Icarus Witch – Goodbye Cruel World (Cleopatra Records)Sunday, 11th November 2018
Six years away from the recording scene in metal can seem like infinity – especially given the plethora of records assaulting the landscape weekly these days from DIY artists all the way to the biggest of renowned labels. Which places Icarus Witch in a precarious position for their fifth full-length Goodbye Cruel World. Only bassist Jason Myers and guitarist Quinn Lucas remain from the last incarnation – lining up seasoned drummer Jon Rice (ex-Job for a Cowboy) and new vocalist Andrew D’Cagna (Ironflame, Brimstone Coven) for this recording. Surrounding themselves with veteran support behind the scenes with Neil Kernon and Erik Martennson for production/mastering duties, it’s clearly evident that the time away has sharpened the heavy metal output – accentuating elements of straightforward hooks and engaging, AOR-ish vocal harmonies that feel robust even as the music gravitates towards primal 70’s/80’s tones.
The keystone to these ten tracks lies in the versatile smoothness and charged up passion of Andrew when it comes to his melodies and phrasing throughout. One listen to the revved up “Lightning Strikes” and his lower to mid-range mystical nature during “Silence of the Siren” tells you that the man can conjure up Tommy Shaw one minute, Ronnie James Dio the next, and then a host of NWOBHM singers at a moment’s notice. Quinn’s exquisite pacing creates this throwback ambiance to “Antivenom” – the ‘epic’ of the record at just over six minutes that contains supplementary female vocals and is a dynamic ballad in the tradition of Rainbow, Y&T, or Mike DiMeo-period Riot. For a man who normally does not play ‘conventional’ heavy metal behind the kit, Jon clearly understands the right groove propulsion to emphasize the best riffs and hooks – evident out of the gate on the catchy title track plus mid-tempo / mountain top effort “Through Your Eyes”. Myers and Lucas clearly possess that intuitive veteran chemistry for the group, fleshing out a specific segment to inherently build that hypnotic musical interplay that can keep a track embedded in the memory bank for a lifetime. The opening minute of “The Flood” the clearest example of their brilliance before some Maiden-esque maze maneuvers make their presence felt during this instrumental stunner.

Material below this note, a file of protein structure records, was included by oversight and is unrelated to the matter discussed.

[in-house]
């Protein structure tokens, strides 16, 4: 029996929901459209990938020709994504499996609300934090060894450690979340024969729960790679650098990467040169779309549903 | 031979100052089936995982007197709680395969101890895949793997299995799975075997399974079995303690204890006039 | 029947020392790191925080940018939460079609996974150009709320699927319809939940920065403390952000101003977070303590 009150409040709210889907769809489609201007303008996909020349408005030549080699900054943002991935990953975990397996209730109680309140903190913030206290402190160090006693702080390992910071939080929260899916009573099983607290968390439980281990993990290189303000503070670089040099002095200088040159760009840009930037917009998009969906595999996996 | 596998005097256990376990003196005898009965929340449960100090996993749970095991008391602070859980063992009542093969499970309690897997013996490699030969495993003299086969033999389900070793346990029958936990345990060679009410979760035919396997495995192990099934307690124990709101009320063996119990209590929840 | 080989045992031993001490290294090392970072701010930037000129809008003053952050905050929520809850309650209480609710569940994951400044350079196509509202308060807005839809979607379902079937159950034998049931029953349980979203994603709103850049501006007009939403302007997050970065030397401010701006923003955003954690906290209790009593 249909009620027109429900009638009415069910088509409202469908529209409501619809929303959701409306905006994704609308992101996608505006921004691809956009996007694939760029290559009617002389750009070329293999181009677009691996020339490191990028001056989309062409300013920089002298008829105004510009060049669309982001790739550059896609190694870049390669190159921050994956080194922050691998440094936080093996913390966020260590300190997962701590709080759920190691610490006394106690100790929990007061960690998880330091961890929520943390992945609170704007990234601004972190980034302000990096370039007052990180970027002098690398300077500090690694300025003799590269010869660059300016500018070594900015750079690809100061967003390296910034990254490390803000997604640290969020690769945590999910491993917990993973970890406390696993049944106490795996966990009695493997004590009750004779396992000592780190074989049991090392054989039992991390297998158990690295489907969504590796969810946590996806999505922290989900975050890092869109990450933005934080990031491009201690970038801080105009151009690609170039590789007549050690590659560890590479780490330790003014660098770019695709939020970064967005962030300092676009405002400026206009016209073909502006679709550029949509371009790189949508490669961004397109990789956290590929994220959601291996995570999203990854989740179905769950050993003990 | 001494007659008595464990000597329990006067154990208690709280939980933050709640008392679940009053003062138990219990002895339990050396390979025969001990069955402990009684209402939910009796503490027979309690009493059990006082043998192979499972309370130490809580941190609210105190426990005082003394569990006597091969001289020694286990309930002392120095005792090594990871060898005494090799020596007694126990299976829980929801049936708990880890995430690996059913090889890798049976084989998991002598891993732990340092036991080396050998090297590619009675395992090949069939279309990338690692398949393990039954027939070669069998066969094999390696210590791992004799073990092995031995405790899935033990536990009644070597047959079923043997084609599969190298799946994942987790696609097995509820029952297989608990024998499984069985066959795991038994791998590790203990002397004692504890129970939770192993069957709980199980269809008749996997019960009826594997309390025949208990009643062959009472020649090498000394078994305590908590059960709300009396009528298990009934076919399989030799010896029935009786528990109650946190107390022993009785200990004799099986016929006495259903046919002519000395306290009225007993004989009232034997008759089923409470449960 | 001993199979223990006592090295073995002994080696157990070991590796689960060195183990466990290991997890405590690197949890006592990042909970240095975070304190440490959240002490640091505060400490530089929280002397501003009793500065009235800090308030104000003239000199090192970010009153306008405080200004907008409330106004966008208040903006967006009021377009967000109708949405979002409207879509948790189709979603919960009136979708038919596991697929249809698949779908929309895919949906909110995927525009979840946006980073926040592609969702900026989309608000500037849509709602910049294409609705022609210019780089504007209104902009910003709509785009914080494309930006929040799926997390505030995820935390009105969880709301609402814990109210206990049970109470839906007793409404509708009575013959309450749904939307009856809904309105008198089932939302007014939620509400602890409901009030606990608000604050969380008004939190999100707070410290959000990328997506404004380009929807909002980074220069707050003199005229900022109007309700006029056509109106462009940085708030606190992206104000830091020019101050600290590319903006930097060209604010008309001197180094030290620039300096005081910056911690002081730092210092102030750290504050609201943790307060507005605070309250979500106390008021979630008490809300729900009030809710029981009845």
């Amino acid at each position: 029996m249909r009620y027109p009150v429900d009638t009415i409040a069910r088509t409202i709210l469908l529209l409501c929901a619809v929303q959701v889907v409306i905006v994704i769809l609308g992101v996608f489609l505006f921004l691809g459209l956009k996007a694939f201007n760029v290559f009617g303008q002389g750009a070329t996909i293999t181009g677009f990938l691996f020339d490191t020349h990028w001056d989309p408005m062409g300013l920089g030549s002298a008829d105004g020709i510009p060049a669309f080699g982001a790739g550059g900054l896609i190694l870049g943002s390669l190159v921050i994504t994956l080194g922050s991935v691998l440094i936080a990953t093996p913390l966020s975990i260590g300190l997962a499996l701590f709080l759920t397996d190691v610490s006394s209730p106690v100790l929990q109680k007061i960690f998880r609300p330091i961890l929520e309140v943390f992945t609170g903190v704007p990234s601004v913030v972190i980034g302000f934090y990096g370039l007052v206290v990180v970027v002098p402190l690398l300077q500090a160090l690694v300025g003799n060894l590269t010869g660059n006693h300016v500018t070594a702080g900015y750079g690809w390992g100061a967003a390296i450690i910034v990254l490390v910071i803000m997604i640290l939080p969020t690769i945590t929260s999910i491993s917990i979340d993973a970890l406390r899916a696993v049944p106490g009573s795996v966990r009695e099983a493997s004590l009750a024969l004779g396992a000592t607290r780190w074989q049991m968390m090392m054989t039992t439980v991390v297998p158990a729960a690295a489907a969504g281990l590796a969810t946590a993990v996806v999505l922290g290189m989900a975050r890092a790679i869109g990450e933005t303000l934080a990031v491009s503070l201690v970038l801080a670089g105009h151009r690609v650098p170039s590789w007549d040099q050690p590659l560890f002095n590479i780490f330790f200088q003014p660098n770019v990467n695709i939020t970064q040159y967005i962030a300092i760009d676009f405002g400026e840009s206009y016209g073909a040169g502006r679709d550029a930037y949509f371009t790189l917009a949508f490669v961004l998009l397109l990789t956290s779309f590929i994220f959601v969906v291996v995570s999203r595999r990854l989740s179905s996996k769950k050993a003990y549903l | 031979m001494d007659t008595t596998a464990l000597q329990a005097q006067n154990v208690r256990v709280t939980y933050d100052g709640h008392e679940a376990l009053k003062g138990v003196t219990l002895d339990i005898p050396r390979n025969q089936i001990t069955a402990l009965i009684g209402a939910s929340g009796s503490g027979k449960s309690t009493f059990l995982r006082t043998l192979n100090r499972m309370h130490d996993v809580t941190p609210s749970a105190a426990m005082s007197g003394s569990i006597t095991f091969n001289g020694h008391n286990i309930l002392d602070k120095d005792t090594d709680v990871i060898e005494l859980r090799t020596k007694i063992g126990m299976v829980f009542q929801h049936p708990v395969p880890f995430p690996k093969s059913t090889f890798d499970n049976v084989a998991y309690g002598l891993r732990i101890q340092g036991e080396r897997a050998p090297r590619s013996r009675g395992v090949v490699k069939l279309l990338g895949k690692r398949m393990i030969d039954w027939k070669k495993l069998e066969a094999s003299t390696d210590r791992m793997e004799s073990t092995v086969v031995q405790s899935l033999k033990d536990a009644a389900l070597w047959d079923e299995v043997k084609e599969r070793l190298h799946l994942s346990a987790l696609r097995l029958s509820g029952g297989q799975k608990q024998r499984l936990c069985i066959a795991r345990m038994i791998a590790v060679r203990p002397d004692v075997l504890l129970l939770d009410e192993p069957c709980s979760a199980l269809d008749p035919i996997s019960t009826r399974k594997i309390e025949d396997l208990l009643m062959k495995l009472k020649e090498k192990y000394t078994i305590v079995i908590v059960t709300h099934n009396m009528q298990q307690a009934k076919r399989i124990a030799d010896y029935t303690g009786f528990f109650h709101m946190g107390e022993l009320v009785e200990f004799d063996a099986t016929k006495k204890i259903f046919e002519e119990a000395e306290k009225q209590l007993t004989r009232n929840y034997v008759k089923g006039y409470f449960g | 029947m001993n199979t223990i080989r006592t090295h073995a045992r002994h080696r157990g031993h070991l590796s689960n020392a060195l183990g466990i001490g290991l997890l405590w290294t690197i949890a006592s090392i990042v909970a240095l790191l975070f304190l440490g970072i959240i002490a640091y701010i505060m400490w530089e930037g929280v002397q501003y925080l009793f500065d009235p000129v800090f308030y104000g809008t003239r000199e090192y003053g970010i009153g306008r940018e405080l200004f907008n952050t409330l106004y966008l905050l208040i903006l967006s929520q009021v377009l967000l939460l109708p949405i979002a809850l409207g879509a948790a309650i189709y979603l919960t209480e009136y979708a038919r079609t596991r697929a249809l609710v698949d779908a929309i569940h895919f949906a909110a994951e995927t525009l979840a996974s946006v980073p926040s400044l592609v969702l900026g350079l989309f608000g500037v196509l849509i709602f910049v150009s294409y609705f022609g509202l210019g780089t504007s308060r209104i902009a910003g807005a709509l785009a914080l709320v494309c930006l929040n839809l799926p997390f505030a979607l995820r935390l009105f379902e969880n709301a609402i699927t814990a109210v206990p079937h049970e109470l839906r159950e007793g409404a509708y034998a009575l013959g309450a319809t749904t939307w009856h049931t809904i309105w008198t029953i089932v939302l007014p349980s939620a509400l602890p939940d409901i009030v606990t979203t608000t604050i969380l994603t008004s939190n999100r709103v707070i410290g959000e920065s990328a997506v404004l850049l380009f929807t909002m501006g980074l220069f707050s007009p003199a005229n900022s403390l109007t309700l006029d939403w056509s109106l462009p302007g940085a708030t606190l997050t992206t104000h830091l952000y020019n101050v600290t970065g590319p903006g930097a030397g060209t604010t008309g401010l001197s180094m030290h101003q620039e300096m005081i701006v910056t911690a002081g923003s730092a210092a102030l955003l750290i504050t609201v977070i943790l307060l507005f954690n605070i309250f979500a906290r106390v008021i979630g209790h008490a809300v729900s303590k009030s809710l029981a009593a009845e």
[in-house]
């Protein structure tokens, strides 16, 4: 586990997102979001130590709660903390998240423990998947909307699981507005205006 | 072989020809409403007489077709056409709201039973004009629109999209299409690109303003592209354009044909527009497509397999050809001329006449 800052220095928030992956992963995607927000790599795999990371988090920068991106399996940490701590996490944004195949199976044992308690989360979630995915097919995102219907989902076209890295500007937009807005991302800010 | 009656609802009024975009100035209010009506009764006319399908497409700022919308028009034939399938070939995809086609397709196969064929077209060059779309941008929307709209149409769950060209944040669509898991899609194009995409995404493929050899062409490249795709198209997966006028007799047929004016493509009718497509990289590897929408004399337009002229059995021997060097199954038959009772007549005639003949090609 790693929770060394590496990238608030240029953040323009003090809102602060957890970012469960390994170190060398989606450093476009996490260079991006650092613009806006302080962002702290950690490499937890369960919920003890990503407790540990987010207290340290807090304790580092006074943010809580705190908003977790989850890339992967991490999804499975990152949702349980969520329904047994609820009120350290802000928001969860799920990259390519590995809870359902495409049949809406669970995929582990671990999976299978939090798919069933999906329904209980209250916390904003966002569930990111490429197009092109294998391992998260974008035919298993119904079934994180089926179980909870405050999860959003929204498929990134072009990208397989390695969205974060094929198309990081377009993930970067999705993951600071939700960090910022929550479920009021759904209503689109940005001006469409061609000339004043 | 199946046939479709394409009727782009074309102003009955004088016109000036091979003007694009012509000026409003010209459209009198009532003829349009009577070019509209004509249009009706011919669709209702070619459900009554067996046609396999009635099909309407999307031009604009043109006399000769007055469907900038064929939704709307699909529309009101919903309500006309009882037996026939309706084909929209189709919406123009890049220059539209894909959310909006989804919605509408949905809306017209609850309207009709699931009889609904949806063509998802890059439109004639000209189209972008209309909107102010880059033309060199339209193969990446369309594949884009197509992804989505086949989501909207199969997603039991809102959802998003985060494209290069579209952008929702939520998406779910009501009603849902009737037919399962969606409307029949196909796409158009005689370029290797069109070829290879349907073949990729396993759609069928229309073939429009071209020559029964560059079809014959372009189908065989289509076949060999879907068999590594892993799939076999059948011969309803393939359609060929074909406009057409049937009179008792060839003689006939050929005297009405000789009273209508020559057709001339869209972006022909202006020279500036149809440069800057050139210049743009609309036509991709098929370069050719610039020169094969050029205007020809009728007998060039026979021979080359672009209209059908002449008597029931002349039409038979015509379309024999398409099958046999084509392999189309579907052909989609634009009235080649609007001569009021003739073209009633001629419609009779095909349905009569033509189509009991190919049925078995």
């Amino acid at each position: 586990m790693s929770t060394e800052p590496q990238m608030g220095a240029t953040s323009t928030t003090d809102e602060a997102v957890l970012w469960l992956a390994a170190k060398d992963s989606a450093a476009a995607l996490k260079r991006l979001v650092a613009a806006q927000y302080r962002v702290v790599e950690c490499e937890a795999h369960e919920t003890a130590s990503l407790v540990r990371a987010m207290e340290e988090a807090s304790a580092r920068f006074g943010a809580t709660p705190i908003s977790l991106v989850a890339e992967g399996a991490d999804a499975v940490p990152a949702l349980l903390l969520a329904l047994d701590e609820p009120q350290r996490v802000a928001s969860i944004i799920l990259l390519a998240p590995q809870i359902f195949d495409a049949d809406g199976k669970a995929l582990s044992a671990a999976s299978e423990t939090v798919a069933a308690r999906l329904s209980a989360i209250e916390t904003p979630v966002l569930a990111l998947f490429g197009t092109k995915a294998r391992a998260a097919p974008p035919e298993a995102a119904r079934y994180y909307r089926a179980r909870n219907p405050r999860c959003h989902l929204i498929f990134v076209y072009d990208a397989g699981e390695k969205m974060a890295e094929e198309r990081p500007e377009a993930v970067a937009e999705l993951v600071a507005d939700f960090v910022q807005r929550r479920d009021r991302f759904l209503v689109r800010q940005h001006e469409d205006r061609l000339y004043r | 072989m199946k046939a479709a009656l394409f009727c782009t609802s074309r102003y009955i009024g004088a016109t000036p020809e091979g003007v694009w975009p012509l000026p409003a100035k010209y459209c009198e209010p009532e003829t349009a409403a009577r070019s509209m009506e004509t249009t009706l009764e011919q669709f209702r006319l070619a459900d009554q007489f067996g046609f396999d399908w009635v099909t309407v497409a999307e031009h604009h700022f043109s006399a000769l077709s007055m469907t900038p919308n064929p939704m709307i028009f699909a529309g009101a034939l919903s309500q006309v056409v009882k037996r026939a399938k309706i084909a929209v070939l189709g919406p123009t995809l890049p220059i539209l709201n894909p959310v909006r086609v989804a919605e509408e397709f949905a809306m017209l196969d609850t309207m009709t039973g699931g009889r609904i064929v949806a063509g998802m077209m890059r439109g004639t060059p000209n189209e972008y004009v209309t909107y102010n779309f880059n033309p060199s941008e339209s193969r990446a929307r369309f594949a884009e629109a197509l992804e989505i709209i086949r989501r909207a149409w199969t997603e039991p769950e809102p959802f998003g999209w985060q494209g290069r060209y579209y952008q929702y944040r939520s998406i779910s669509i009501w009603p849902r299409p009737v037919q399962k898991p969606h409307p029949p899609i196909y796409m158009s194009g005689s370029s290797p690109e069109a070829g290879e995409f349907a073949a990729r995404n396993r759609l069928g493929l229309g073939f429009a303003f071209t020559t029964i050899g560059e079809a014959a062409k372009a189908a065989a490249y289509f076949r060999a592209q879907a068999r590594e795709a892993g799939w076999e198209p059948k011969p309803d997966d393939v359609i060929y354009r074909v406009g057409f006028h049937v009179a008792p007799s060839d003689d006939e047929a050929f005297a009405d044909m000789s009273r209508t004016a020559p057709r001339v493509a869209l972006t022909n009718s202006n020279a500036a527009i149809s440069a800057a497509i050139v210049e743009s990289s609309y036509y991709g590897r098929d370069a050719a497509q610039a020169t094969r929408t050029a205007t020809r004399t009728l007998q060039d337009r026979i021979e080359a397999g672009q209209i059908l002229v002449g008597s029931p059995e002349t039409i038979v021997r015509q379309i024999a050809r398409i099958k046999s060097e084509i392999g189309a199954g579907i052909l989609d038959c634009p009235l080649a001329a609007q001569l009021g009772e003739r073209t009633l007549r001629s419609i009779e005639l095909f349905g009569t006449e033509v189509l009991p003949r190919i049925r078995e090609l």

The layers of vocal harmonies shine top to bottom – Kansas and Styx fans would be proud of “Misfortune Teller” all the way to the conclusion of “Until the Bitter End”. As great as Icarus Witch has been in the past, Goodbye Cruel World charts a treasure trove of songs that resonate well in an era clamoring for some new ‘classics’ to add to the metal fire.